It seems that every time a supposedly “lost gospel” is unearthed the media hypes it as if it were the Second Coming.
Invariably, these texts contradict the received understanding of the church. The most recent example is the so-called Gospel of Jesus’s Wife. The scrap of parchment, published to great fanfare but quickly shown to be fake, purportedly demonstrated belief among early Christians that Jesus was married.
Before that you’ll recall the froth and frenzy around the 2006 publication of The Gospel of Judas. And before Judas, gnostic texts attributed Thomas, Mark, Mary, and others made their splash.
It’s erroneous to speak of these as lost gospels. They were not lost; they were rejected by the church around the time they were originally written. Irenaeus of Lyons, for instance, seems to have known about Judas and deemed it a “fiction” (Against Heresies 1.31.1). As we saw in part one of this series, apostolic tradition enabled early church leaders like Irenaeus and Serapion of Antioch to determine which books were authentic and which were spurious, which embodied an orthodox understanding and which did not.
Apostolic street cred
Apostolic tradition was the key element in these controversies. Both the orthodox and the gnostics appealed to tradition to establish their respective cases because tradition meant trustworthiness. Note how Luke began his gospel:
Inasmuch as many have undertaken to compile a narrative of the things which have been accomplished among us, just as they were delivered to us by those who from the beginning were eyewitnesses and ministers of the word, it seemed good to me also, having followed all things closely for some time past, to write an orderly account for you, most excellent Theophilus, that you may know the truth concerning the things of which you have been informed. (1.1-4)
The evangelist wasn’t there, but he spoke with those that were. That’s what legitimized his account; the content of his testimony could be authenticated by witnesses.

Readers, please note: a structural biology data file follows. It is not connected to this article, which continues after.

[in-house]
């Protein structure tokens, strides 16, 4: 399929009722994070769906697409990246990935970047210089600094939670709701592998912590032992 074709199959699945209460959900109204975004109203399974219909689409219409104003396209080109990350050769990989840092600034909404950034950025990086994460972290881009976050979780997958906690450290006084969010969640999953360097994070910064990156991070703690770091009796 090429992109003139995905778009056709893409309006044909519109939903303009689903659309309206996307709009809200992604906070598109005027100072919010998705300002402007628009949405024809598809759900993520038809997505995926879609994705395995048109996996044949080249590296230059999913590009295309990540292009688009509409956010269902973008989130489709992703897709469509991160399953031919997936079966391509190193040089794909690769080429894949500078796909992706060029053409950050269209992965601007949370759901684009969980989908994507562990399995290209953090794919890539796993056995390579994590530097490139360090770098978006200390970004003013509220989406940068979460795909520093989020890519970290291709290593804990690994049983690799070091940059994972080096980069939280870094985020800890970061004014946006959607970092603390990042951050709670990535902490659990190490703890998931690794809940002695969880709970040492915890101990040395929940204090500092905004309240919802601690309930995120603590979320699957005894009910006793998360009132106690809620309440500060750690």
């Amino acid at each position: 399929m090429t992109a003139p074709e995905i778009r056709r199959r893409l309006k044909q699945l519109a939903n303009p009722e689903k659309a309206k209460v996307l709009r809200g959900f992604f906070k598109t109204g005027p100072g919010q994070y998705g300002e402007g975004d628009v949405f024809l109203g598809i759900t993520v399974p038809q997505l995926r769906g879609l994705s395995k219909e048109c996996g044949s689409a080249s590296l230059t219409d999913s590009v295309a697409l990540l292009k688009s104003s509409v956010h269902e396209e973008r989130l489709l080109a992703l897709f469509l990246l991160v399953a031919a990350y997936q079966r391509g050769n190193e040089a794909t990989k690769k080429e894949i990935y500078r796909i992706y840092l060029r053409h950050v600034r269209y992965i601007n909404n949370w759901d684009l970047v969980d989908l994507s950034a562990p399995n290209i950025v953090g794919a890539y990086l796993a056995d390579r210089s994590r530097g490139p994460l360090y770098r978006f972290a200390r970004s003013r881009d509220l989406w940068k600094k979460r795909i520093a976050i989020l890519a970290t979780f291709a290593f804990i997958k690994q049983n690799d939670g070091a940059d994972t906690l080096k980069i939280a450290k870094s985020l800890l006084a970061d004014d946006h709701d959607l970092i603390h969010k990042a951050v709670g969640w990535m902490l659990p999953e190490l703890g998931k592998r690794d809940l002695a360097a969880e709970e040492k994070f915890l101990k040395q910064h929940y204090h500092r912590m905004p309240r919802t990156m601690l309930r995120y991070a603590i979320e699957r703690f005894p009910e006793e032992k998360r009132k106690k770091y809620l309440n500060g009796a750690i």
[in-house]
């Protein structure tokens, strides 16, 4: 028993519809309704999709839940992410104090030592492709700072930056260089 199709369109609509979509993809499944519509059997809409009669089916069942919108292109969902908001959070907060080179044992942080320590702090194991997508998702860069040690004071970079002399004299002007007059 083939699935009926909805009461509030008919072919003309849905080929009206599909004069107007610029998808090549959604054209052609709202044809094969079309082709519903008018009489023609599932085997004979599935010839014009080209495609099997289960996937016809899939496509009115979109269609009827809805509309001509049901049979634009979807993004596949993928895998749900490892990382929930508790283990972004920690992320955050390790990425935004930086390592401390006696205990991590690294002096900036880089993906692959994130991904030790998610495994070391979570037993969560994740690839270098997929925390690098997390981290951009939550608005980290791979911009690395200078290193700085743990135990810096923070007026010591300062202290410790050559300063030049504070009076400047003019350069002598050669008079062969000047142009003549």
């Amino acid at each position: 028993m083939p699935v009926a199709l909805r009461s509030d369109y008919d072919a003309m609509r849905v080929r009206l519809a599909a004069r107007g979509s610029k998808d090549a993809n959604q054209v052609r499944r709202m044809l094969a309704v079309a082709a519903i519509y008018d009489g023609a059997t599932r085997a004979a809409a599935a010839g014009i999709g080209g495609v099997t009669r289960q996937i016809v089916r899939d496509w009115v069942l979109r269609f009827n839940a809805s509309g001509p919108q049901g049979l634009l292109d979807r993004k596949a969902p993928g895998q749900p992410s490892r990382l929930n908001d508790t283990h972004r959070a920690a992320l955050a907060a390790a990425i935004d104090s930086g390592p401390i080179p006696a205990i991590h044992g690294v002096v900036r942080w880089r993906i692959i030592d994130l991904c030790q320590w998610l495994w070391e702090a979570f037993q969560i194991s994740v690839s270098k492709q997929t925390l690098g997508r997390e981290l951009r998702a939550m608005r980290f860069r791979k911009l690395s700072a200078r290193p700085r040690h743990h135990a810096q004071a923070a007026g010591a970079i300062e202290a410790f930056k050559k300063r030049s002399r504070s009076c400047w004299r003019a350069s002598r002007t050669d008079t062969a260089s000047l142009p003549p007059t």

The gnostics attempted to grace their books with the same legitimacy. Judas, for example, begins by declaring itself “[t]he secret account of the revelation that Jesus spoke in conversation with Judas Iscariot. . . .” (Rodolphe Kasser, et al., The Gospel of Judas, p. 19). Divine revelation from Christ, through an apostle, to the recipients of the gospel — sound familiar? Don’t let the particular apostle’s identity throw you. This account painted Judas as the only true apostle; the others were ignorant unbelievers. Jesus saw that Judas possessed true understanding and so pulled him aside to deliver the real truth:
Step away from the others and I shall tell you the mysteries of the kingdom. It is possible for you to reach it [the immortal realm], but you will grieve a great deal. For someone else will replace you, in order that the twelve [disciples] may again come to completion with their god. (Kasser, et al., p. 23. “Their god” is a reference to Yahweh. Gnostics thought him more than shaggy and forbidding; they also considered him an evil deity.)
Now, Matthias replaced Judas, which is a bit ironic because while the gnostic sect that rallied around Judas tied Matthias to the unbelievers, another gnostic group was busy appropriating Matthias as its supposed link to Christ and his revelation. “Basilides,” wrote Hippolytus of Rome, “say[s] that Matthias communicated to [him] secret discourses, which, being specially instructed, he heard from the Savior” (The Refutation of All Heresies 7.8).